Short film honors slain Chinese grad students

When two Chinese graduate students, Ming Qu and Ying Wu, were fatally shot off campus in April, members of the USC community were affected in many different ways. Feeling personal connections to the victims, three students, Yuxi He, Jiazheng Chen and Tien-Huei Grace Yeh, set out to create a film about Wu and Qu’s story.

The final product, titled City of Dreams, premiered Tuesday night at AMC Atlantic Times Square 14 in Monterey Park.

“When the accident happened, I followed the news tirelessly,” He, a graduate student studying communications management, wrote in an email. “There were crazy, sensationalist comments among every major media platform in China. I was very personally struck by what I felt was [the] misrepresentation [of] two human beings and I felt the need to act.”

Many of the headlines in China portrayed Wu and Qu as rich students, since they were sitting in a 2003 BMW when the shooting occurred. He and other Chinese students have sought to defend Wu and Qu’s images and portray the victims as hardworking international students.

“We work very hard to study well and further our careers, just like every other university student, regardless of where they’re from or how much money is in their family,” He said. “We have our own struggles, hopes and dreams.”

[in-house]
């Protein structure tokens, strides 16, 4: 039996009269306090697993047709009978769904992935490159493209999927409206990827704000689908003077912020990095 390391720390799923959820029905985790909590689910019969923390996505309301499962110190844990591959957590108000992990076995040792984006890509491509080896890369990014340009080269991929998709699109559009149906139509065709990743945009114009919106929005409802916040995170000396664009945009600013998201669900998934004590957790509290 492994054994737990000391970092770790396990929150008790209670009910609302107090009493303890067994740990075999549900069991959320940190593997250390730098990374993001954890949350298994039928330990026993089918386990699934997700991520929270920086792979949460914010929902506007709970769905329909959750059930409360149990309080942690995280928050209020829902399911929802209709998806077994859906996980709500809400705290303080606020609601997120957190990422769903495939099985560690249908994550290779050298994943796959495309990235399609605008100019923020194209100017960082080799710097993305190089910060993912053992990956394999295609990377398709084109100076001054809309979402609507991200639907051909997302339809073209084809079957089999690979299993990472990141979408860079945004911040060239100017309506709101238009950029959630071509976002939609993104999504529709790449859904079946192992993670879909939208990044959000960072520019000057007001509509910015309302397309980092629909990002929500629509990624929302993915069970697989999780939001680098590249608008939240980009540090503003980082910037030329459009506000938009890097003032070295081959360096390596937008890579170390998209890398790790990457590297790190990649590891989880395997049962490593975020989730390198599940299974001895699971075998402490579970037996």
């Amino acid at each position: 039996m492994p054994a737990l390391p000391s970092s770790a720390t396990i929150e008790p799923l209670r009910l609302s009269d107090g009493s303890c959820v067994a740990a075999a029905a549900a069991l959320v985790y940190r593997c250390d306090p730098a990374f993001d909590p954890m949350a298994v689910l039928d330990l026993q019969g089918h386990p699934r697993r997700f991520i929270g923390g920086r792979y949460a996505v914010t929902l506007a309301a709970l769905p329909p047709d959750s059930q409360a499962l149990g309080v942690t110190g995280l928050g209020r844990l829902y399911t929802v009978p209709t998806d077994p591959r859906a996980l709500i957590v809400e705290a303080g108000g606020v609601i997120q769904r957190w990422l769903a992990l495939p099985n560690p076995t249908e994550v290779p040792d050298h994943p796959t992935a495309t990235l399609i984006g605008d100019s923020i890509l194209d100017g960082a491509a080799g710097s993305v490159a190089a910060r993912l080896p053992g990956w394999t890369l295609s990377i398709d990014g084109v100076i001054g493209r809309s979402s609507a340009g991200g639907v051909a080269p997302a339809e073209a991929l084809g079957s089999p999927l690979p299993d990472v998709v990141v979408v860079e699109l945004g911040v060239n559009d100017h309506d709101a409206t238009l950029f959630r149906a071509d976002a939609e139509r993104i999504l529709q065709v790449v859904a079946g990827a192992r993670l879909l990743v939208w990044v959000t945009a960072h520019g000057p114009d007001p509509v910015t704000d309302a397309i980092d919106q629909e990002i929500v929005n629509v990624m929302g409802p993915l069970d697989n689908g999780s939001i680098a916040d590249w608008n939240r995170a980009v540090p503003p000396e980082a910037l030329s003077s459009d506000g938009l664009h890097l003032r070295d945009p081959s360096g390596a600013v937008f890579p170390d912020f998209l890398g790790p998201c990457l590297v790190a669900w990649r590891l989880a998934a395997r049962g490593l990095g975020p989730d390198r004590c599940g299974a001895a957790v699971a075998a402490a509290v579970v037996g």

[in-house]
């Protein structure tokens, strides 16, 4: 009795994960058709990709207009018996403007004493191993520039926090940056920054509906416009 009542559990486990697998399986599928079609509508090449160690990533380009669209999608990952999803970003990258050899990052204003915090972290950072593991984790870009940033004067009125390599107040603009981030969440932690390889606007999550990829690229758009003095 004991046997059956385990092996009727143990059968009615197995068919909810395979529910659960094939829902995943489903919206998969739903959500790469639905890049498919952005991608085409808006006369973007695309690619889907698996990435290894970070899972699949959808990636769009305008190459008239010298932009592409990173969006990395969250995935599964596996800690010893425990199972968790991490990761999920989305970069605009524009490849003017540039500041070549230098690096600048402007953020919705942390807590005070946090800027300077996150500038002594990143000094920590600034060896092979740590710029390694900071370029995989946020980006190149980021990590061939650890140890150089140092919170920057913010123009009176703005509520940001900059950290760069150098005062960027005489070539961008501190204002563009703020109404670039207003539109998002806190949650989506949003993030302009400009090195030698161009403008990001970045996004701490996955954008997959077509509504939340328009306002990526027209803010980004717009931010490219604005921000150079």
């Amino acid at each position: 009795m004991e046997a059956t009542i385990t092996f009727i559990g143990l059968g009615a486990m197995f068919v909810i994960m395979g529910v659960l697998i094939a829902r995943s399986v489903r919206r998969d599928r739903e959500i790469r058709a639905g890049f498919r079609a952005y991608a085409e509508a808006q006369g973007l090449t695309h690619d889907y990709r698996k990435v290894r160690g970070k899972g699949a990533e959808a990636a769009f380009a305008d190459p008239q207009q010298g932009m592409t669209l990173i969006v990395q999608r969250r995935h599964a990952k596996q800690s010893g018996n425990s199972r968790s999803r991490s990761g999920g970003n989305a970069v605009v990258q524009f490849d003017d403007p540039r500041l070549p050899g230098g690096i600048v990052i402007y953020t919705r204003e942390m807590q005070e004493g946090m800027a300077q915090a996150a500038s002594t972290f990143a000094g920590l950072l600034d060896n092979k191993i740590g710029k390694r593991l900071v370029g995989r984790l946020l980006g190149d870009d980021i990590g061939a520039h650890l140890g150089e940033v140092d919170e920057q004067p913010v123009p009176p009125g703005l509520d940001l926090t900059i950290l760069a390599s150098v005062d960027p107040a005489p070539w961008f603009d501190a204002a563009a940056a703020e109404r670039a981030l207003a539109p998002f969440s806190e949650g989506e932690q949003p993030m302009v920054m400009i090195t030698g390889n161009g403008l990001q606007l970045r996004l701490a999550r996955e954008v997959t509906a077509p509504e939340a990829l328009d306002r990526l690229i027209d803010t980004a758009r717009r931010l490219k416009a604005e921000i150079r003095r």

Though neither He nor her co-producers had any cinematic arts experience, they felt film would be the most powerful medium to tell their story. She said because of the strength of their message and the media attention the shooting received, the filmmakers were able to enlist the help of professionals and other volunteers to produce the film.

“I was so surprised and moved by all the kind support from every part of the community, our friends and sponsors funded this project,” she said. “My professors provided suggestions and Wu’s landlord provided her house to us for filming. Qu’s sister served as both story advisor and production assistant.”

The biggest obstacle the crew faced in producing the movie was funding. He said the team received support from alumni and friends after He and her associates created a trailer for the project. The large number of filming locations in the script also proved to be a challenge for the producers, but whenever they asked for assistance, people were willing to help.

“The fear, the confusion and the heartbreak we went through when tragedy struck still lives vividly in my heart,” He said. “We lost two beautiful souls that had incredible love for this city, but we didn’t lose hope. Los Angeles is still the City of Dreams in our hearts.”

The victims’ parents filed a lawsuit against USC in the Los Angeles Superior Court in May. On Monday, a judge said he would allow the plaintiffs to amend their arguments rather than dismissing the case, according to the Los Angeles Times.

Two suspects, Bryan Barnes and Javier Bolden, are charged with murdering Qu and Wu during the commission of a robbery. Both are currently awaiting trial.

2 replies
  1. Diana
    Diana says:

    We do not think that the Universities in California should be educating all of these foreign students. There are too many of them going to college in California. We think that the Universities should be only for the students born in California. Too many people in California would like to attend graduate school but we cannot afford the tuition. Unlike the foreign students the California born students pay every penny of our tution out of our own pocket! We think that it is now time to deport all of the foreign born students!

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